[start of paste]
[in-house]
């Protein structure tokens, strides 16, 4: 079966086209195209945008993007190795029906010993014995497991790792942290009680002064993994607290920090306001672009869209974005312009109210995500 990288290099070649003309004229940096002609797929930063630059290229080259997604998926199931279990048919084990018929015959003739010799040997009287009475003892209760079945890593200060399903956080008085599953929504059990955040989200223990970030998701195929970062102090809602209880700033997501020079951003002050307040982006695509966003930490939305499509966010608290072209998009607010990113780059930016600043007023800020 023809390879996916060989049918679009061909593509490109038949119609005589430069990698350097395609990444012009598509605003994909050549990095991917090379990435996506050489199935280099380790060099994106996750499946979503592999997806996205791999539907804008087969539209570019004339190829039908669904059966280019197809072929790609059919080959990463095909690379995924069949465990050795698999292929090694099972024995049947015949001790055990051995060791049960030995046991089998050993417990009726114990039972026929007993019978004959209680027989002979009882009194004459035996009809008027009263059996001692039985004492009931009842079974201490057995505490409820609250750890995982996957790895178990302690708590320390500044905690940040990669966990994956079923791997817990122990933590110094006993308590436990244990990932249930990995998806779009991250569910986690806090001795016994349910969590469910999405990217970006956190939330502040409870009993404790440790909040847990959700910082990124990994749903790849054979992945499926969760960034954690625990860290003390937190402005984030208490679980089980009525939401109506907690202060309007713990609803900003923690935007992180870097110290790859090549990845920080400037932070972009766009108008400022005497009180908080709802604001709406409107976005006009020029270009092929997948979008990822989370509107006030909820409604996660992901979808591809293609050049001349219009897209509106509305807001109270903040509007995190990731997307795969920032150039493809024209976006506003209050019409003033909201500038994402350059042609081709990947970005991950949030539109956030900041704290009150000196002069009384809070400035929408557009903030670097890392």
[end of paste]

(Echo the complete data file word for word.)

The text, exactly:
[in-house]
């Protein structure tokens, strides 16, 4: 079966086209195209945008993007190795029906010993014995497991790792942290009680002064993994607290920090306001672009869209974005312009109210995500 990288290099070649003309004229940096002609797929930063630059290229080259997604998926199931279990048919084990018929015959003739010799040997009287009475003892209760079945890593200060399903956080008085599953929504059990955040989200223990970030998701195929970062102090809602209880700033997501020079951003002050307040982006695509966003930490939305499509966010608290072209998009607010990113780059930016600043007023800020 023809390879996916060989049918679009061909593509490109038949119609005589430069990698350097395609990444012009598509605003994909050549990095991917090379990435996506050489199935280099380790060099994106996750499946979503592999997806996205791999539907804008087969539209570019004339190829039908669904059966280019197809072929790609059919080959990463095909690379995924069949465990050795698999292929090694099972024995049947015949001790055990051995060791049960030995046991089998050993417990009726114990039972026929007993019978004959209680027989002979009882009194004459035996009809008027009263059996001692039985004492009931009842079974201490057995505490409820609250750890995982996957790895178990302690708590320390500044905690940040990669966990994956079923791997817990122990933590110094006993308590436990244990990932249930990995998806779009991250569910986690806090001795016994349910969590469910999405990217970006956190939330502040409870009993404790440790909040847990959700910082990124990994749903790849054979992945499926969760960034954690625990860290003390937190402005984030208490679980089980009525939401109506907690202060309007713990609803900003923690935007992180870097110290790859090549990845920080400037932070972009766009108008400022005497009180908080709802604001709406409107976005006009020029270009092929997948979008990822989370509107006030909820409604996660992901979808591809293609050049001349219009897209509106509305807001109270903040509007995190990731997307795969920032150039493809024209976006506003209050019409003033909201500038994402350059042609081709990947970005991950949030539109956030900041704290009150000196002069009384809070400035929408557009903030670097890392």